The more a robot looks like a real human, the more empathy most people have for it. If a robot becomes almost ‘real’ in its looks, movements and interactions, many people suddenly experience a huge drop in empathy where it can even flip to extreme dislike – this stage of human replicas being almost truly lifelike, but not quite right, is known is the Uncanny Valley.
Noomi Rapace plays Renee, a divorced mother who one day finds herself abducted and taken to some secret facility. She soon finds out she is not the only abductee there, but why was she brought there remains a mystery. But she, like the others in this facility, is tied down onto a bed and before long her kidnappers start various ‘tests’ on her; following ‘protocol’, pushing her buttons, but why…? What are they trying to find out…?
A giant starship is on a century-long journey to a recently colonised planet, carrying five thousand colonists plus crew in suspended animation. The ship is highly advanced and is self-repairing and self navigating, so no human crew are required; this ship’s complement will be woken when the ship nears its destination. The film opens when one of them, an engineer called Jim (Chris Pratt) is awakened from his sleep, and quickly discovers that he is not only the only one awake but that there are still ninety years left in the journey. Needless to say, this is unwelcome news…
Lee Weathers (played by Kate Mara) is a corporate risk assessment analyst, which doesn’t sound a promising job for an action thriller until you realise that this is Hollywood, where considerable latitude to is given to job descriptions in big companies. She is tasked by her boss (played by Brian Cox) to investigate unsettling events at an isolated scientific laboratory where Dr Simon Ziegler (Toby Jones) and Dr Lui Cheng (Michelle Yeoh) and running an experiment into creating artificial life.
Arrival is a thoughtful science fiction film, about as far from “Independence Day” as it is possible to get, though the special effects are impressive in their own way. The basic premise is that aliens have landed around the world in twelve huge spaceships, but their intent is unclear. At intervals the ships open a gate and admit visitors, and the aliens show themselves behind a huge screen, but what do they want?
Ever since George Romero made “Night of the Living Dead” there have been films about zombies, but few manage to be worth watching. Directors have tried applying comedy (“Shaun of the Dead”) and even Jane Austen (“Pride and Prejudice and Zombies”) to the theme, but most efforts plod along as ineptly as the zombies themselves. The Girl With All the Gifts takes a new bite at the cherry.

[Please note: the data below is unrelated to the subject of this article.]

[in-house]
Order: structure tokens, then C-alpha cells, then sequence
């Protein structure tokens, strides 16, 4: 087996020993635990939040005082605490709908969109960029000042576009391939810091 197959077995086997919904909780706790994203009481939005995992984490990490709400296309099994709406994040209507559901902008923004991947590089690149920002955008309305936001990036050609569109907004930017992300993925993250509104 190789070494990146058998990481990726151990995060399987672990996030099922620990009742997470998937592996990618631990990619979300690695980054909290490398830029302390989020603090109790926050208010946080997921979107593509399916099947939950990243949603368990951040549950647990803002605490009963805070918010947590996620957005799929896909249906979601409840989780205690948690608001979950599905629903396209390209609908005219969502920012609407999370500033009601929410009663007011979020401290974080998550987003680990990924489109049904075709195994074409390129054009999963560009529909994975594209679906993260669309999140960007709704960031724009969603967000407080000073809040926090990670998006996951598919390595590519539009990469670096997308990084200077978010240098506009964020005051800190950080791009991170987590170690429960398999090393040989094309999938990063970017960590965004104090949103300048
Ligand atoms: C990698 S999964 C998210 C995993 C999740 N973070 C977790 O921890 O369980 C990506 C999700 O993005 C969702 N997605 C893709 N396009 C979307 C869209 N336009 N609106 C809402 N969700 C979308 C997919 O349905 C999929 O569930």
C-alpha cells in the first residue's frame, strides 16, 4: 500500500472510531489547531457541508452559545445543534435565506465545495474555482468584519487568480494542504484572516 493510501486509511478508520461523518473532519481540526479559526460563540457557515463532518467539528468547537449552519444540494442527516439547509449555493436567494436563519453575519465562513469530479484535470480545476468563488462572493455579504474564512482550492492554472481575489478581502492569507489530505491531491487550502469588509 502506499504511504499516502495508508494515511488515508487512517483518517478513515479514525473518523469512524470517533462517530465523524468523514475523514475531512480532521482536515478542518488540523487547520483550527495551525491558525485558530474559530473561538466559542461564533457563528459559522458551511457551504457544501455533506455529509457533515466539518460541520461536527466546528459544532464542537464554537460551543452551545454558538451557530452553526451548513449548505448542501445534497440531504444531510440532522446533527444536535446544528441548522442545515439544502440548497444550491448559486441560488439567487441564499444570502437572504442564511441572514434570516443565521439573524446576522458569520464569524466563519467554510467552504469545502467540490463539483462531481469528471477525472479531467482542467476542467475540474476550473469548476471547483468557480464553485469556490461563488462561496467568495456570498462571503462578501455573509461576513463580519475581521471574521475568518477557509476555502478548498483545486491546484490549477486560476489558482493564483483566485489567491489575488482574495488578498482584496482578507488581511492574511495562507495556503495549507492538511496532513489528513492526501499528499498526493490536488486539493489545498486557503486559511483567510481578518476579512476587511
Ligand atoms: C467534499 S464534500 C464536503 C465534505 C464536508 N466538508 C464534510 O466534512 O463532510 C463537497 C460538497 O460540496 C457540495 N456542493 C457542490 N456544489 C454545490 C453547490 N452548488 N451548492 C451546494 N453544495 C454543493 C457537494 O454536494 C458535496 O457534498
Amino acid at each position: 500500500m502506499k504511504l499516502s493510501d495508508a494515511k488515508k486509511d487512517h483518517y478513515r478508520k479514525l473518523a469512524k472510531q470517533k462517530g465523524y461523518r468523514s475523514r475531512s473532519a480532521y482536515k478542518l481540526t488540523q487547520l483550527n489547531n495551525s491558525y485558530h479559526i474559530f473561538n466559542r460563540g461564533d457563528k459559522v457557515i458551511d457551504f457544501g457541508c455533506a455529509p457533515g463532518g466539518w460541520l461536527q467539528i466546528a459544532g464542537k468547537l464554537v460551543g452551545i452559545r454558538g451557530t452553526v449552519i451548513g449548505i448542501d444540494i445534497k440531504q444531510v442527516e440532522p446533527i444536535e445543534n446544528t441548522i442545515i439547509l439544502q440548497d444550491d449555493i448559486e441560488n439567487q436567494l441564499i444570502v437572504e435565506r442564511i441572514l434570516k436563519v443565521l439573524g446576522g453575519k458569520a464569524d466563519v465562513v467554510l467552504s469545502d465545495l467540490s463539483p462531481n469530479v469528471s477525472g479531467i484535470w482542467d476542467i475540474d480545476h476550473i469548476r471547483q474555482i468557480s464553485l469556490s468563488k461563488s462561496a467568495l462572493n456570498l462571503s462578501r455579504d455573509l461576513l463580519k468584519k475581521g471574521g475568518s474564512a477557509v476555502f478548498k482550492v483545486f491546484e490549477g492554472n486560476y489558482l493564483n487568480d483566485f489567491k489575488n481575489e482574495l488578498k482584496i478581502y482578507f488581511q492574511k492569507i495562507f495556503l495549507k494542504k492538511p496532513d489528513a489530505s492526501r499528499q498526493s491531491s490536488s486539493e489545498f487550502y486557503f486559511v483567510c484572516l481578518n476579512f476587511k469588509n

When CIA agent Bill Pope gets killed on assignment, an experimental technology is used to transplant his memories to someone else to try and find ‘The Dutchman’. The recipient of Bill’s memories is convict Jericho Stewart, a violent criminal with limited self control and no stop-button. He is however a very suitable candidate for the procedure, as his violent character is due to a brain disorder which has left part of his brain unused his entire life, making it an ideal bit of grey matter to transplant these memories into. As the memories start to trickle into Jericho’s awareness, they also start to influence his personality.
It is twenty years since the aliens attacked our planet and were defeated by a cunning combination of Jeff Goldblum, a heroic pilot and the invaders’ dazzling inability naivety about the basic concept of a computer firewall. It turns out that a distress call was sent out into deep space and now they’re back, presumably having fully assimilated the sacred text “PC Security for Dummies”. The human race has been busy in the interim…
A seemingly estranged father (Michael Shannon) appears to kidnap his own son from what turns out to be a cult and takes him on the road… But why? And where are they going? And why was the boy revered by this cult?
The details slowly emerge as the chase progresses and we learn more about the boy, Alton, and certain powers he seems to posess. But we never quite understand them, and the director (Jeff Nichols) keeps playing with the audience’s understanding of what may be going on.
What if someone would be able to harness the immense potential energy of Earth spinning in space and redirect that energy to open a wormhole… where would that wormhole lead? A different space, a different time, a different universe in the multiverse, or all of the above…?
Indeed, that sounds like geek material. But wait, it actually is a love story!